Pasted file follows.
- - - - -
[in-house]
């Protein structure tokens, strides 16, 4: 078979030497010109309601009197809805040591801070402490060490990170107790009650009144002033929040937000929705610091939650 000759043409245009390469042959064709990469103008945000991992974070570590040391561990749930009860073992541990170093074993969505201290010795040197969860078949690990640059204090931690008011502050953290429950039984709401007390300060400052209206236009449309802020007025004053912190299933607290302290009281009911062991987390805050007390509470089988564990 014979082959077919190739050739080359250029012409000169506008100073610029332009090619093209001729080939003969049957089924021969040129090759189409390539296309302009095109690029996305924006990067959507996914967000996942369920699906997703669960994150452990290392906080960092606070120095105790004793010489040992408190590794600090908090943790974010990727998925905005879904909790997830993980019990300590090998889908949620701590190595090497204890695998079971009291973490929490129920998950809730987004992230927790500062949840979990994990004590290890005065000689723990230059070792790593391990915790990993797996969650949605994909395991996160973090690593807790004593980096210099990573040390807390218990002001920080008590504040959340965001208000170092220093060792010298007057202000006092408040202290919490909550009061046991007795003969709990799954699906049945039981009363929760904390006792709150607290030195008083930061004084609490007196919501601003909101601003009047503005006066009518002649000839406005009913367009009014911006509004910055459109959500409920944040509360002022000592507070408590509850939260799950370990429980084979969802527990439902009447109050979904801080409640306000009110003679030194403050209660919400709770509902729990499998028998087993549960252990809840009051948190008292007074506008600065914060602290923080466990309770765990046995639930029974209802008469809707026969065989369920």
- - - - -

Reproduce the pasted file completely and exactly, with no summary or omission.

[in-house]
């Protein structure tokens, strides 16, 4: 078979030497010109309601009197809805040591801070402490060490990170107790009650009144002033929040937000929705610091939650 000759043409245009390469042959064709990469103008945000991992974070570590040391561990749930009860073992541990170093074993969505201290010795040197969860078949690990640059204090931690008011502050953290429950039984709401007390300060400052209206236009449309802020007025004053912190299933607290302290009281009911062991987390805050007390509470089988564990 014979082959077919190739050739080359250029012409000169506008100073610029332009090619093209001729080939003969049957089924021969040129090759189409390539296309302009095109690029996305924006990067959507996914967000996942369920699906997703669960994150452990290392906080960092606070120095105790004793010489040992408190590794600090908090943790974010990727998925905005879904909790997830993980019990300590090998889908949620701590190595090497204890695998079971009291973490929490129920998950809730987004992230927790500062949840979990994990004590290890005065000689723990230059070792790593391990915790990993797996969650949605994909395991996160973090690593807790004593980096210099990573040390807390218990002001920080008590504040959340965001208000170092220093060792010298007057202000006092408040202290919490909550009061046991007795003969709990799954699906049945039981009363929760904390006792709150607290030195008083930061004084609490007196919501601003909101601003009047503005006066009518002649000839406005009913367009009014911006509004910055459109959500409920944040509360002022000592507070408590509850939260799950370990429980084979969802527990439902009447109050979904801080409640306000009110003679030194403050209660919400709770509902729990499998028998087993549960252990809840009051948190008292007074506008600065914060602290923080466990309770765990046995639930029974209802008469809707026969065989369920």